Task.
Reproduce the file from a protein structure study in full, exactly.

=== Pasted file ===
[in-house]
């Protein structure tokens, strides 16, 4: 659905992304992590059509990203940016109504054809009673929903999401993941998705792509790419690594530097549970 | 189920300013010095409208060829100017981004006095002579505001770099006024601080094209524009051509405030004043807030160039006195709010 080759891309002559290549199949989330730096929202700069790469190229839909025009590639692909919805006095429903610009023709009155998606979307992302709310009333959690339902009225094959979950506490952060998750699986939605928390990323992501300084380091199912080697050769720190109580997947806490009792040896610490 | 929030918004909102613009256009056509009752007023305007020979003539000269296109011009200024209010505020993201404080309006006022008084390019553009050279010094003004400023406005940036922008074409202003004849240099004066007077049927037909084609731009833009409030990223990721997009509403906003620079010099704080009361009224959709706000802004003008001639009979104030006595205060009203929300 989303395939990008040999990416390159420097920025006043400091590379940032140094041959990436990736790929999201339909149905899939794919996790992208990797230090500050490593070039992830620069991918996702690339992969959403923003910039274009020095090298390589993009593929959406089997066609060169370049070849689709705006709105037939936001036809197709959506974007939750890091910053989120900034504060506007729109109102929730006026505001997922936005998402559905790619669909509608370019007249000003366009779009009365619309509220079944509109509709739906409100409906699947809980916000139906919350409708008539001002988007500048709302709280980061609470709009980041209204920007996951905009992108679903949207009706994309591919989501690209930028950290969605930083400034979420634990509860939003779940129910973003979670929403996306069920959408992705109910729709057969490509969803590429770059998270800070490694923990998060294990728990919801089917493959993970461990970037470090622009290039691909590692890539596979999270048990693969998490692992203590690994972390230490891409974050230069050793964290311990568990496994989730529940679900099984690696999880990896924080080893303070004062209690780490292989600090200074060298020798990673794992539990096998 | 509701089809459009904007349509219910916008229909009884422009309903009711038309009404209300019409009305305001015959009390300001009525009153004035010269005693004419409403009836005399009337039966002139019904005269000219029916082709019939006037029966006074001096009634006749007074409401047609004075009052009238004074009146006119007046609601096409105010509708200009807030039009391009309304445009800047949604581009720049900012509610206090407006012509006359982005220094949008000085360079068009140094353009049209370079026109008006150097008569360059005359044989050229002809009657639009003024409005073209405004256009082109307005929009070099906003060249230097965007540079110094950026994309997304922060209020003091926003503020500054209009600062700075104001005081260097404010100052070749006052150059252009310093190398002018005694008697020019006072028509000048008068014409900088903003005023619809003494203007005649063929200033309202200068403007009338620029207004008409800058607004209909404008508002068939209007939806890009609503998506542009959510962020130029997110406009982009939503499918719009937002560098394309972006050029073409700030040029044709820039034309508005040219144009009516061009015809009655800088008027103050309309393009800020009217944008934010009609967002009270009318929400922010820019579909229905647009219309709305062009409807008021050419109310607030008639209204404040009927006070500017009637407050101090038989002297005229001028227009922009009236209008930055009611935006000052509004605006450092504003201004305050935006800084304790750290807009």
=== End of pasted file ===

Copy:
[in-house]
């Protein structure tokens, strides 16, 4: 659905992304992590059509990203940016109504054809009673929903999401993941998705792509790419690594530097549970 | 189920300013010095409208060829100017981004006095002579505001770099006024601080094209524009051509405030004043807030160039006195709010 080759891309002559290549199949989330730096929202700069790469190229839909025009590639692909919805006095429903610009023709009155998606979307992302709310009333959690339902009225094959979950506490952060998750699986939605928390990323992501300084380091199912080697050769720190109580997947806490009792040896610490 | 929030918004909102613009256009056509009752007023305007020979003539000269296109011009200024209010505020993201404080309006006022008084390019553009050279010094003004400023406005940036922008074409202003004849240099004066007077049927037909084609731009833009409030990223990721997009509403906003620079010099704080009361009224959709706000802004003008001639009979104030006595205060009203929300 989303395939990008040999990416390159420097920025006043400091590379940032140094041959990436990736790929999201339909149905899939794919996790992208990797230090500050490593070039992830620069991918996702690339992969959403923003910039274009020095090298390589993009593929959406089997066609060169370049070849689709705006709105037939936001036809197709959506974007939750890091910053989120900034504060506007729109109102929730006026505001997922936005998402559905790619669909509608370019007249000003366009779009009365619309509220079944509109509709739906409100409906699947809980916000139906919350409708008539001002988007500048709302709280980061609470709009980041209204920007996951905009992108679903949207009706994309591919989501690209930028950290969605930083400034979420634990509860939003779940129910973003979670929403996306069920959408992705109910729709057969490509969803590429770059998270800070490694923990998060294990728990919801089917493959993970461990970037470090622009290039691909590692890539596979999270048990693969998490692992203590690994972390230490891409974050230069050793964290311990568990496994989730529940679900099984690696999880990896924080080893303070004062209690780490292989600090200074060298020798990673794992539990096998 | 509701089809459009904007349509219910916008229909009884422009309903009711038309009404209300019409009305305001015959009390300001009525009153004035010269005693004419409403009836005399009337039966002139019904005269000219029916082709019939006037029966006074001096009634006749007074409401047609004075009052009238004074009146006119007046609601096409105010509708200009807030039009391009309304445009800047949604581009720049900012509610206090407006012509006359982005220094949008000085360079068009140094353009049209370079026109008006150097008569360059005359044989050229002809009657639009003024409005073209405004256009082109307005929009070099906003060249230097965007540079110094950026994309997304922060209020003091926003503020500054209009600062700075104001005081260097404010100052070749006052150059252009310093190398002018005694008697020019006072028509000048008068014409900088903003005023619809003494203007005649063929200033309202200068403007009338620029207004008409800058607004209909404008508002068939209007939806890009609503998506542009959510962020130029997110406009982009939503499918719009937002560098394309972006050029073409700030040029044709820039034309508005040219144009009516061009015809009655800088008027103050309309393009800020009217944008934010009609967002009270009318929400922010820019579909229905647009219309709305062009409807008021050419109310607030008639209204404040009927006070500017009637407050101090038989002297005229001028227009922009009236209008930055009611935006000052509004605006450092504003201004305050935006800084304790750290807009």